Geneva Camp-I

The Frightened in Bangladesh

Sarwarjahan Chowdhury

Little less than a million Bihari Muslims migrated to the then East Pakistan, due to communal violence in Bihar during and after partition of the subcontinent in 1947. Zinnah and other Muslim leaders of that time made explicit mentions of the great sacrifice the Muslim migrants from India to Pakistan had to make for the materialization of Pakistan.

The Biharis in Bangladesh are ill fated in almost all senses. No other communities of the subcontinent are as perpetual sufferers as them. Everyone's anguishes, be it East Bengali Hindus in India or Mohajeers in Pakistan come to an end at some stage, given the fact that former was fairly well received in India and the latter could create a political space of their own in Karachi. But the poor Biharis in Bangladesh have reached nowhere over so many decades and their persecution goes on and on; the latest incident being burning of 10 Biharis including women and children in Dhaka recently.

Bangladeshi politicians over the years have kept them terrorized in their ghettos and consider them new age untouchables. Bangladeshi statesmen endeavor to dispatch them to Pakistan. Many politicians and their ardent followers are persistently mindful of only one fact—the staunch pro-Pakistan stance in 1971 of the Biharis including active collaboration with Pakistan army and Rajakars in war and atrocities against Bengalis, conveniently forgetting that these ever suffering bunches were also persecuted with similar ferocity around the same time and at this point of time their condition is so wretched that no person with bare minimum civility can think of vengeance of any kind again. Their preferred destination post 1971 has always been Pakistan. After some initial success the process stalled due to protest in the places of Pakistani Punjab and Sind where they were planned to be relocated. Also, many Pakistani politicians think Pakistan is under no obligation to offer them refuge.

The Biharis are basically a tiny community. In the Geneva (refugee) camp of Dhaka about 250000 are living. About half a million has quietly assimilated themselves with the Bengalis in Dhaka and across the country for various reasons—one, is to become indistinguishable in an intolerant society. Some have left, perhaps, for various destinations of South Asia and beyond. They have seized to thrive as any vibrant community with their erstwhile distinguishable meat culinary and design specialty of laces in their cottage industry apparels. The new generation hardy speaks Urdu. The Supreme Court of Bangladesh, in couple of occasions, has supplied judgments in favour of their nationality in the state of Bangladesh.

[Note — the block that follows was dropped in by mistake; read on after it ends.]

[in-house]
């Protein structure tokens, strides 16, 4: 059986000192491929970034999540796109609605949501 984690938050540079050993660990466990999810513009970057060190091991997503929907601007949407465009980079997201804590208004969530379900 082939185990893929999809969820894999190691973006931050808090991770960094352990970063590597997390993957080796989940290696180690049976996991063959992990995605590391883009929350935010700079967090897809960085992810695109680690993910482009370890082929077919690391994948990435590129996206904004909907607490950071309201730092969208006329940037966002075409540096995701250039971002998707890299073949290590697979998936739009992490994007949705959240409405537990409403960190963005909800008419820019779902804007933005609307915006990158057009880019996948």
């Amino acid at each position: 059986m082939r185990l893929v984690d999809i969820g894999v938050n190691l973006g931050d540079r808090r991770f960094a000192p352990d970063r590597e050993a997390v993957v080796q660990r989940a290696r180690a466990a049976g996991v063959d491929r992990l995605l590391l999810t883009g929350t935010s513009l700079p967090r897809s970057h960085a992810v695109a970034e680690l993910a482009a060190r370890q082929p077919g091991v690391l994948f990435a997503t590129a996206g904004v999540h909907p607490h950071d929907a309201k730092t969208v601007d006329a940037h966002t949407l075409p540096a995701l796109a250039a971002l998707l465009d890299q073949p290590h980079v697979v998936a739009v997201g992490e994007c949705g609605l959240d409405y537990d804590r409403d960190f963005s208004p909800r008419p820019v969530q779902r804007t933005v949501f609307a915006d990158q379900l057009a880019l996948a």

Yet, they are a stateless people. This ill-omened bunch neither had any good leadership ever. They all are from low socio-economic class. Their present economic condition and state of living is tragic. There is hardly any educated middle class Bihari in Bangladesh to lead them. If there were few, they have dissociated themselves from this vulnerable community long back and like to be invisible ; perhaps for their own safety.

Most of the 71' spirited intelligentsia is largely quiet about this grimly suffering humanity. The poor creatures and their new generations who were not even born in 1971 are ever vulnerable to opportunist goons and insane mob. Bangladesh may not yet be a place like Pakistan or the Middle East; nevertheless, there are some serious problems in Bangladeshi society with respect to tolerance and honesty of intent; be it in case of religious hindu minority or ethnic ones.

The media has unambiguously highlighted what happened to those poor Biharis in the night of the holy Islamic occasion of Shab-e-Barat (the night of good fortune); which turned ill-starred for the pitiable fellows. The awe and horror of the moment must not be put to back burner so easily. Empathy apart; an insanity in the build among the masses today, conveniently ignored by one, will come to haunt him tomorrow, for, there is no end of divisiveness and otherness. These are the easiest things to invent. Humanity is the only pure constant.

Vol. 47, No. 2, Jul 20 - 26, 2014